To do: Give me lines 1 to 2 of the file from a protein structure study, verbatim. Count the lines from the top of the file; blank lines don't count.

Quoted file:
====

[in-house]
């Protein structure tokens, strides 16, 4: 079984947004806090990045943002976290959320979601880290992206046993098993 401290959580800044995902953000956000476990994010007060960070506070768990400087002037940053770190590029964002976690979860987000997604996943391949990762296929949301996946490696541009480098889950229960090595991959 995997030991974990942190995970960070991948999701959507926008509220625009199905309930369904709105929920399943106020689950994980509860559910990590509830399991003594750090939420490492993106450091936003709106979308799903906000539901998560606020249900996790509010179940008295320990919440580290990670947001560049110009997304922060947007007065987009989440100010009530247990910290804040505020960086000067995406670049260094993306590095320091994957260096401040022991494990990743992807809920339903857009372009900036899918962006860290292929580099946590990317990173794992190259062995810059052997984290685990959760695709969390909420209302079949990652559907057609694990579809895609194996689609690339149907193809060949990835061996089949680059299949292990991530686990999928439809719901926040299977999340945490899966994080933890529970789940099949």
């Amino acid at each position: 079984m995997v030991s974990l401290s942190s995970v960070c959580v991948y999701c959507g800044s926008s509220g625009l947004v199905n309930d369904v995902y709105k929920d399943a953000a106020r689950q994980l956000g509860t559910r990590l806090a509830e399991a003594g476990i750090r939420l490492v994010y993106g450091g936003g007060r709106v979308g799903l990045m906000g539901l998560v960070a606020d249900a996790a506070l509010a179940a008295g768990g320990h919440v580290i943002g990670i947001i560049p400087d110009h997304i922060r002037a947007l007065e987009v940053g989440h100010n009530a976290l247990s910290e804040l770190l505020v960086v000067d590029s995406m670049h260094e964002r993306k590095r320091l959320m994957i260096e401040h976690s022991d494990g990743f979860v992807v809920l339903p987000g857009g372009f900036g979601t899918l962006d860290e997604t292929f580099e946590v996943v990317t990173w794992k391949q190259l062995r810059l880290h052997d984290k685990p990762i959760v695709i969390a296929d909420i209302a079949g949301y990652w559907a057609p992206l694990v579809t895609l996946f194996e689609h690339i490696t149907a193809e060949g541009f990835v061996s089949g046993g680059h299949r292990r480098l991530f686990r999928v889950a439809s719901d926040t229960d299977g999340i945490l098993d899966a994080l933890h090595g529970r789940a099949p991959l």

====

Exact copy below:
[in-house]
């Protein structure tokens, strides 16, 4: 079984947004806090990045943002976290959320979601880290992206046993098993 401290959580800044995902953000956000476990994010007060960070506070768990400087002037940053770190590029964002976690979860987000997604996943391949990762296929949301996946490696541009480098889950229960090595991959 995997030991974990942190995970960070991948999701959507926008509220625009199905309930369904709105929920399943106020689950994980509860559910990590509830399991003594750090939420490492993106450091936003709106979308799903906000539901998560606020249900996790509010179940008295320990919440580290990670947001560049110009997304922060947007007065987009989440100010009530247990910290804040505020960086000067995406670049260094993306590095320091994957260096401040022991494990990743992807809920339903857009372009900036899918962006860290292929580099946590990317990173794992190259062995810059052997984290685990959760695709969390909420209302079949990652559907057609694990579809895609194996689609690339149907193809060949990835061996089949680059299949292990991530686990999928439809719901926040299977999340945490899966994080933890529970789940099949």